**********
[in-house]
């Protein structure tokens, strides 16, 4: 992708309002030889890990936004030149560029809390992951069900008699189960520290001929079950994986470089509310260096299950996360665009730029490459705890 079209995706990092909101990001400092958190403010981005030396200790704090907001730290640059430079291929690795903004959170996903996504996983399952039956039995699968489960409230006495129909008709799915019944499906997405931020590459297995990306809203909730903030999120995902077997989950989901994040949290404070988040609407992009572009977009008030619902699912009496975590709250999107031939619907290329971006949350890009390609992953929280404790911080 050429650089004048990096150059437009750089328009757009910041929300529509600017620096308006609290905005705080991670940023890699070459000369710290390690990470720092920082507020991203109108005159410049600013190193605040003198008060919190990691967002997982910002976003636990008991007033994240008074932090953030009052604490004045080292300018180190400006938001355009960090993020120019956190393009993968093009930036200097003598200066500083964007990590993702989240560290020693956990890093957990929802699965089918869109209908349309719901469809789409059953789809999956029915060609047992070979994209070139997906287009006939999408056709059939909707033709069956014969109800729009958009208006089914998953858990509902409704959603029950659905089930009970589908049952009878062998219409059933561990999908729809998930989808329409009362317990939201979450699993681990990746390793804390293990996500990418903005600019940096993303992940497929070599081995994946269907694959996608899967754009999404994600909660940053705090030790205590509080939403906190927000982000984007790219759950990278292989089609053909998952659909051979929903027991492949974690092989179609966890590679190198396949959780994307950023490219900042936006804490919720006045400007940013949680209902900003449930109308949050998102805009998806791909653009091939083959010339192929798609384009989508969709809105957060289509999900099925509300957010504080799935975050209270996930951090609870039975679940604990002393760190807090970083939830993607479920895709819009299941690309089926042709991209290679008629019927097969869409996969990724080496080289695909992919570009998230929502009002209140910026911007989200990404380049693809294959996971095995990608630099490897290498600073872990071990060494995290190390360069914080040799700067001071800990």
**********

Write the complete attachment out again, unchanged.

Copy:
[in-house]
């Protein structure tokens, strides 16, 4: 992708309002030889890990936004030149560029809390992951069900008699189960520290001929079950994986470089509310260096299950996360665009730029490459705890 079209995706990092909101990001400092958190403010981005030396200790704090907001730290640059430079291929690795903004959170996903996504996983399952039956039995699968489960409230006495129909008709799915019944499906997405931020590459297995990306809203909730903030999120995902077997989950989901994040949290404070988040609407992009572009977009008030619902699912009496975590709250999107031939619907290329971006949350890009390609992953929280404790911080 050429650089004048990096150059437009750089328009757009910041929300529509600017620096308006609290905005705080991670940023890699070459000369710290390690990470720092920082507020991203109108005159410049600013190193605040003198008060919190990691967002997982910002976003636990008991007033994240008074932090953030009052604490004045080292300018180190400006938001355009960090993020120019956190393009993968093009930036200097003598200066500083964007990590993702989240560290020693956990890093957990929802699965089918869109209908349309719901469809789409059953789809999956029915060609047992070979994209070139997906287009006939999408056709059939909707033709069956014969109800729009958009208006089914998953858990509902409704959603029950659905089930009970589908049952009878062998219409059933561990999908729809998930989808329409009362317990939201979450699993681990990746390793804390293990996500990418903005600019940096993303992940497929070599081995994946269907694959996608899967754009999404994600909660940053705090030790205590509080939403906190927000982000984007790219759950990278292989089609053909998952659909051979929903027991492949974690092989179609966890590679190198396949959780994307950023490219900042936006804490919720006045400007940013949680209902900003449930109308949050998102805009998806791909653009091939083959010339192929798609384009989508969709809105957060289509999900099925509300957010504080799935975050209270996930951090609870039975679940604990002393760190807090970083939830993607479920895709819009299941690309089926042709991209290679008629019927097969869409996969990724080496080289695909992919570009998230929502009002209140910026911007989200990404380049693809294959996971095995990608630099490897290498600073872990071990060494995290190390360069914080040799700067001071800990």